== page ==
(Original post by Harveys)
Of the 23,000 Japanese soldiers defending Iwo Jima, only 216 were taken alive.
OR this on March 10th Tokyo was fire bombed It is thought that 100,000 people were killed in the raid and another 100,000 injured. They still didn't surrender!!!!!!!!!
By the way 16sq miles of the city was destroyed in that raid only.
On March 12th, a similar raid took place on Nagoya. The raid was less successful as the fires did not join up and just over 1 square mile of the city was destroyed. On March 13th, Osaka was attacked. Eight square miles of the city were destroyed. Nearly 2.5 square miles of Kobe was also destroyed by incendiary raids. In the space of ten days, the Americans had dropped nearly 9,500 tons of incendiaries on Japanese cities and destroyed 29 square miles of what was considered to be important industrial land.
The Americans believed that the massive damage done to Tokyo by the fire raids would have persuaded Japan’s leaders to surrender but they did not. Instead, the B-29 bomber would be needed for another raid – an atomic one. On August 6th, the Enola Gay took off for Hiroshima. On August 9th, Bockscar took off for Nagasaki. Japan surrendered shortly after.
One is the culture of the Japanese at the time. For centuries the Japanese had a warrior class called the samurai. The samurai followed Bushido, or the way of the warrior, which was an honor code that preaches that honor, duty, and loyalty to the emperor and local warlord are the absolute virtues that can be achieved. As a result, a loss of honor would mean that the dishonored samurai would be expected to commit Seppuku, or ritualistic suicide, which involves a samurai taking his sword, stabbing himself with it, and cutting out his own liver. The wound was very painful and could take quite a while to die from, anywhere from a few minutes to a week. The most common way in which a samurai could be dishonored would be by being defeated in battle. However, fighting to the last man and arrow (or in this case, round of ammo) and holding ones position till the death was considered a great honor.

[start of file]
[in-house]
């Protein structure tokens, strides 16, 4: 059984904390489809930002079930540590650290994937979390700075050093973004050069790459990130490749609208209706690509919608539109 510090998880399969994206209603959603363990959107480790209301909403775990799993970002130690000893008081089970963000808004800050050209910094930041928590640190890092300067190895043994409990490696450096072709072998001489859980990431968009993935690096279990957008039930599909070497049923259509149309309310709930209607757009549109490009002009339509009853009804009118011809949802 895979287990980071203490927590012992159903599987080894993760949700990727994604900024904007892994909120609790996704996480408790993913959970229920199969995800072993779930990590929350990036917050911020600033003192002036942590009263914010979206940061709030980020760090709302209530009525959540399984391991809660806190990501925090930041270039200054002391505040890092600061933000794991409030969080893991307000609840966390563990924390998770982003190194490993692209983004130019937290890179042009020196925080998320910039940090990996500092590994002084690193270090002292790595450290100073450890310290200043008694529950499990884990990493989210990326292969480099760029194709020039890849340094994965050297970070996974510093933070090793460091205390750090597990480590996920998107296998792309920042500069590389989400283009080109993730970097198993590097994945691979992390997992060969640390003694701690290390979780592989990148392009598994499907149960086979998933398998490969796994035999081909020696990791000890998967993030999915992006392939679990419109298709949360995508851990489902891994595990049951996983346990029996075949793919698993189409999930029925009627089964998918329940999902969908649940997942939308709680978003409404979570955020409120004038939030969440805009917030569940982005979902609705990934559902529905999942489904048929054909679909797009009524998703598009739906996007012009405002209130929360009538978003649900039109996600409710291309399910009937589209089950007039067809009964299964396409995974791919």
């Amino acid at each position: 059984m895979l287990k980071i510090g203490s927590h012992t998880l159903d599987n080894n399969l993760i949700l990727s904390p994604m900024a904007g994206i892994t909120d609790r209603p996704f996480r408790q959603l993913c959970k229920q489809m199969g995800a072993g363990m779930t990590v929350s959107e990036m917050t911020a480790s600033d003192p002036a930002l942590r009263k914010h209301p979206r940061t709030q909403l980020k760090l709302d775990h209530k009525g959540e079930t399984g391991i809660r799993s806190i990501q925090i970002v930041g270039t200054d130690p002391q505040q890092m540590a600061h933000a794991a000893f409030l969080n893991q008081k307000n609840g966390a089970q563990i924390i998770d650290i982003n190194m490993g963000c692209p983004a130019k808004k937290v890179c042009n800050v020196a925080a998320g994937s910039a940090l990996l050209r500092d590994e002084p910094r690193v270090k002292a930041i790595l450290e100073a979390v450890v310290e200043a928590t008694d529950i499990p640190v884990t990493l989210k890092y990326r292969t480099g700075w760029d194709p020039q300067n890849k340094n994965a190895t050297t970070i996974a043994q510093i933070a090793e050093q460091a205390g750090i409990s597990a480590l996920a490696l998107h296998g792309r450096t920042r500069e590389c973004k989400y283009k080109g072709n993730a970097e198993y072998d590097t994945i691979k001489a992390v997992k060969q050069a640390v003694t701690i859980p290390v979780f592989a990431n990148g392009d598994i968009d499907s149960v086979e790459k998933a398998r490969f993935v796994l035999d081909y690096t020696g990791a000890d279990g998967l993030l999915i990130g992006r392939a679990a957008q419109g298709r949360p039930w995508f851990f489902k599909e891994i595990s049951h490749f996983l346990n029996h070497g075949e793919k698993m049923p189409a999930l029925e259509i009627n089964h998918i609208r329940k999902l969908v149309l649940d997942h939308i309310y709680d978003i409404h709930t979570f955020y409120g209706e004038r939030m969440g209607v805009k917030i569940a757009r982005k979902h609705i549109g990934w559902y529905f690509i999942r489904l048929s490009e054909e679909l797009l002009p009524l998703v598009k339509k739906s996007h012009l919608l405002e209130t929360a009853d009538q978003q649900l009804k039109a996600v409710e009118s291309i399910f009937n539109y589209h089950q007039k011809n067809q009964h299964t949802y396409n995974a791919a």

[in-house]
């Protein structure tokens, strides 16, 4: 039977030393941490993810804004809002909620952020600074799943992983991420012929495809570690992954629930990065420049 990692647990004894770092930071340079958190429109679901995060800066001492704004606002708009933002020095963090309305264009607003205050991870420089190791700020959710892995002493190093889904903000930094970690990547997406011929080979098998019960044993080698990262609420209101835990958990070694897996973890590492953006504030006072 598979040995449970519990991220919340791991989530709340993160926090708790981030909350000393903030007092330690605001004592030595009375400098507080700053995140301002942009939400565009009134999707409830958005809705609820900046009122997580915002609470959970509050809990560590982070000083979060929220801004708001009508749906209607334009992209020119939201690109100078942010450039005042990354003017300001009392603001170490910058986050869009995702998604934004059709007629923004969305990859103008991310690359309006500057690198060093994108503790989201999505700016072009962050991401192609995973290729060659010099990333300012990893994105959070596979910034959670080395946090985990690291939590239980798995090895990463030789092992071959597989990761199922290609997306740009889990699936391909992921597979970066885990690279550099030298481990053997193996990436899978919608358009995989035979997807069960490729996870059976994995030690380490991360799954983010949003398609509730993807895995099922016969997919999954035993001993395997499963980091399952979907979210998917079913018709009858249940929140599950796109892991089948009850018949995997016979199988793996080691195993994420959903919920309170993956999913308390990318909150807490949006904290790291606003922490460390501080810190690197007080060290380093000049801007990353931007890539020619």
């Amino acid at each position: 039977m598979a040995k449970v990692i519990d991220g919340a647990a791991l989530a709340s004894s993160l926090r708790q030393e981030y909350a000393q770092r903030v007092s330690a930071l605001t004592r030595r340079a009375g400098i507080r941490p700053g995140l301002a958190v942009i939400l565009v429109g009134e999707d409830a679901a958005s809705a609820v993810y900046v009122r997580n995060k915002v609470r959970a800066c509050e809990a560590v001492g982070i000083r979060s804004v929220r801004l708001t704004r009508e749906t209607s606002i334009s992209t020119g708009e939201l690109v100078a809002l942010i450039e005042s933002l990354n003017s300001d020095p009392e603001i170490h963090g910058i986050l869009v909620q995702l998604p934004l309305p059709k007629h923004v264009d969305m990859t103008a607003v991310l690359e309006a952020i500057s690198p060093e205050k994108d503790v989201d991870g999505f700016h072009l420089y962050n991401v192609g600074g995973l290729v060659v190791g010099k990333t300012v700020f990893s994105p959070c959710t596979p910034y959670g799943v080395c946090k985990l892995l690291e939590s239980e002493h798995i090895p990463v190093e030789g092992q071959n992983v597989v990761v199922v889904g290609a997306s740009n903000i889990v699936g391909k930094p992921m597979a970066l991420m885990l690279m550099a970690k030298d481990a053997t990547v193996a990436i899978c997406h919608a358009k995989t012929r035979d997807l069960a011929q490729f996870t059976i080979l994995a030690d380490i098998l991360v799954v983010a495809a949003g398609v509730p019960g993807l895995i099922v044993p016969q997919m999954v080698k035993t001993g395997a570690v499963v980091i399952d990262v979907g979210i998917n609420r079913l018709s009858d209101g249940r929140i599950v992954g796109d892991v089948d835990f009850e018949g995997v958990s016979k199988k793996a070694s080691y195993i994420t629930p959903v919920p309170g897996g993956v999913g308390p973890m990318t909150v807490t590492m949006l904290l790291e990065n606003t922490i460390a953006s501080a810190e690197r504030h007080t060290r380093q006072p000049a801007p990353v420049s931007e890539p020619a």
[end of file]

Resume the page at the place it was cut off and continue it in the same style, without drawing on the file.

Does this sound like a nation that is willing to give up?
By the last years of the war, everyone, men and women, over the age of thirteen was a part of a sort of National Guard, and were under the same rules as the rest of the military, which was in turn fighting under a modified code of Bushido which dictated that they never surrender and leave behind the wounded. Another aspect of Japan's culture was that of a group mentality. About ninety-nine percent of the Japanese people were, at the time of World War Two, direct decedents from the original nomadic Mongolian tribes that crossed over into Japan from the Korean Peninsula. They inhabited a land of which only twenty percent was flat enough to farm. Entire towns had to work together to maintain tiny rice paddies carved into hillsides that were irrigated by a community network. Disagreement among the common people against their ruler or with each other was unthinkable and impractical.
On the whole, as long as the military oligarchy wanted the war to continue, the majority of the people would be willing to follow through. The Nuclear Bombs being dropped finally got the military oligarchy to be willing to give up the fighting, and that is what brought them to the peace table, under the condition that the emperor remain in power.
Even after the bombs were dropped, the Emperor's speech never mentioned surrender; just that it was in the best interest of Japan to cease fighting. Had America invaded, the Japanese would have kept on fighting unless given the order to stop. Not only would many American lives have been lost cleaning out all of the fighting forces, everyone in Japan over thirteen was a part of that fighting force. The Japanese people would have been decimated to a point of no return.